We’re branching out! Favorites isn’t just a Lynch and/or Twin Peaks column anymore, though there’s a lot of Peaks-like sensibilities in my list whether it’s in the storytelling style, mood-first focus, or immensely quotable dialog. This week we get cartoons made with grown-ups in mind, and boy is it a solid list.
There’s a giant caveat for this list in that I haven’t seen all the shows I know I should. Stephen Universe, Star Vs, even Adventure Time, all of these could be on my list but for the fact I haven’t seen them. Even Gravity Falls (which I’ve seen enough of to know it should be on my list) couldn’t qualify because I’ve only barely started it. But I assure you the ones that are on this list are contenders regardless. I’ve seen each of these shows at minimum five times through their runs. Each speaks specifically to what I love about television, so read on and you may find they could enter your pantheon as well.
5. Cowboy Bebop (1998)
Every time I don’t watch Cowboy Bebop for a while, I start to think “Oh, it’s good but it’s not that good. The music is what’s immortal about it.” But then I watch it again and I want to dissect exactly how each tonally different story is told and break down how the characters on the Bebop interact with each other. I want to remind myself that the mob story at the base of Spike’s plot is only half of what actually happens in Bebop, and I think about how amazing each character is. Genres go from crime noir to standard action, to heist flick, existential head trips, even pure comedy and one spoofing blacksploitation films. And every one of them is solid as a rock.
Onto our protagonists, Spike is cooler than cool of course, and Jet makes a wonderful team dad despite being the stoic over-serious ex-cop turned bounty hunter. Edward (a child hacker genius) and Ein (a non-speaking data dog Corgi who steals every scene he’s in) are great for slapstick and tugging at the heartstrings, and Faye Valentine is one of the most delightfully complicated characters I’ve had the privilege to witness. They are misfits, and they somehow become a family unit by the end.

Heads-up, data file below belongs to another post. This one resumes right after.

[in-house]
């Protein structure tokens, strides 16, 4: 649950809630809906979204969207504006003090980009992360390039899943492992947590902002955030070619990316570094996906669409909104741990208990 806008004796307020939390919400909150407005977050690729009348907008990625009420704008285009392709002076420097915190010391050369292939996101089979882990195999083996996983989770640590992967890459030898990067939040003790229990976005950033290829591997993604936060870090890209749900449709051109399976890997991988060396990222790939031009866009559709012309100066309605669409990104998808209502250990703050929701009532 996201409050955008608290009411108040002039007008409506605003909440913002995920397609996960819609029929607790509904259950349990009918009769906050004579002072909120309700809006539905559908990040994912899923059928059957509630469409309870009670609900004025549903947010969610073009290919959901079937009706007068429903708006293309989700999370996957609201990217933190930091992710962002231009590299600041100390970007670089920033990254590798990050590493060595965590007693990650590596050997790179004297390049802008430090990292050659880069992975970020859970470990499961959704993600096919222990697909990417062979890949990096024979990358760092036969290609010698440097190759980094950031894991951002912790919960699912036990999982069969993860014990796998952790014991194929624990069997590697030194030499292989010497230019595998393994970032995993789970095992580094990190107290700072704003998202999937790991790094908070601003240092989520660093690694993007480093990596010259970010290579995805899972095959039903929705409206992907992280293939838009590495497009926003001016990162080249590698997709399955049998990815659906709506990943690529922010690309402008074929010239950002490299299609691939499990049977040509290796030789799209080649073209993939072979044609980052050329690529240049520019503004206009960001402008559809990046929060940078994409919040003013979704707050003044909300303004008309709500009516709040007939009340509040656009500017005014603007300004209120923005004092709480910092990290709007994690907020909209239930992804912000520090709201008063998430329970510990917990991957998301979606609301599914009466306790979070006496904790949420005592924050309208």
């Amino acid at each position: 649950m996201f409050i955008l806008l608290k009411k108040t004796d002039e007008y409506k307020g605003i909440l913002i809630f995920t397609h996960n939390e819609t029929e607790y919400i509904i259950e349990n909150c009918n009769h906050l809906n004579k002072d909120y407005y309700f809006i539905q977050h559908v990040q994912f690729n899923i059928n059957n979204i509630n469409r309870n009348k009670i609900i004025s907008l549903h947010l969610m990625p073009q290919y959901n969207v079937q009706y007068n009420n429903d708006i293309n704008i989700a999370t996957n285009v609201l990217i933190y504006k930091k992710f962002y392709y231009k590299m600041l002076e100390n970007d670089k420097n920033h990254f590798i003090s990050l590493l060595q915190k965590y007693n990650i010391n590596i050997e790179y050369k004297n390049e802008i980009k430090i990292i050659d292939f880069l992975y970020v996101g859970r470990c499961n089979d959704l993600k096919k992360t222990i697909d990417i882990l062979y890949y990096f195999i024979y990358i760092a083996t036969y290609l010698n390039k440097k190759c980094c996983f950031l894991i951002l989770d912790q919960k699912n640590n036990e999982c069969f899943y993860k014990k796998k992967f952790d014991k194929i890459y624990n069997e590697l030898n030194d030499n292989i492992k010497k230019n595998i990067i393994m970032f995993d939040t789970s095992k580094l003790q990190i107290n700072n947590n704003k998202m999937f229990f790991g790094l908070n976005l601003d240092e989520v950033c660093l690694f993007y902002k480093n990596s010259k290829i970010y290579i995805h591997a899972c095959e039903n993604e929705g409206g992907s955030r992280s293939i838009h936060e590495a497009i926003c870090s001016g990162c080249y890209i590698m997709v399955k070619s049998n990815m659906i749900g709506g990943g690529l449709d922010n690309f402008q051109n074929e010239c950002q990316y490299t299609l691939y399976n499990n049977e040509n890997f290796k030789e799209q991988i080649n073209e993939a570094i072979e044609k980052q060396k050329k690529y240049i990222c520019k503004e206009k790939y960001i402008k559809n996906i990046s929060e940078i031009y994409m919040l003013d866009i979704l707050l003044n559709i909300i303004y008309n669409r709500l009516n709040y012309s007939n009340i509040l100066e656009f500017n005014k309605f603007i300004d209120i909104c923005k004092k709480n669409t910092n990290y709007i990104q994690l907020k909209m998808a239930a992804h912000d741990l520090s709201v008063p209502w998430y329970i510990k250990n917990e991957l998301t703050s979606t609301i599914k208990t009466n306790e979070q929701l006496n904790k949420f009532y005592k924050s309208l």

The English dub cast is also phenomenally underrated (and the show is highly respected for its English dub). Oh and the mood, and that music? The show’s soundtrack starts with a kick ass James Bond-like jazz opening and the variety of music styles changes from episode to episode based on the cases the Bebop crew gets involved with (I’d gush more about it but that’ll be for next week). Cowboy Bebop is a great starter anime (one of only two my wife totally got into), holds up under repeated viewings, and continues to surprise me with quality even when I should know better.
4. Neon Genesis Evangelion (1995-1996)
It’s time for the bleak goth kid of the group. So many people can talk about this show so much better than I can, but it’s a classic for a reason. Skittish Shinji pilots a robot for an organization headed by his distant father that is trying to hold off Armageddon, and Shinji has a chance to remake reality. This is big concept stuff about internal and external identity and accountability, and it’s also related to nervous breakdowns and what exactly perceptions do to reality, and, and, and.
I was compelled to watch this show constantly in my early 20s. I haven’t seen it in a long time, but I still remember Asuka and Misato fondly, Katsuragi too. Still smile about the toothpick gag and anything Pen Pen. Still get really sad for Toji. Still love the scope of all the lights going out in Tokyo 3. Still hear those delightfully melodramatic music cues. Still get caught up in the intensity of the show, and still respect the show that brought me back into the Anime sphere after still only really liking Robotech.
This show is a classic. It’s intense, and relentlessly leaves its sense of humor behind after (I think) episode 18, but it’s one you’ll be thankful you’ve watched all the way through. It believes in ambiguity and mood as a storyteller as much as anything David Lynch has ever released, and there’s a reason it’s so revered.
3. Venture Bros. (2003-)
The lone American production on this list airs highly infrequently in Cartoon Network’s Adult Swim lineup. An aging failure of a Johnny Quest analogue grew up, lost his father, got two boys of his own (one like a Ditko Peter Parker and the other a Fred from Scooby Doo), and they all go on random misadventures that reference everything I watched when I was growing up. But the joy is in the characters interacting with each other, like at the super-science garage sale the Doc put on to make a little cash and all the super-villains there ever was show up to it. I met this show in 2004 when Season 1 was done airing and Season 2 was a little while away (these days there’s an average two year break between seasons). The first thing I saw was a naked Brock Sampson presumably killing someone with his ass in ”Ghosts of the Sargasso.”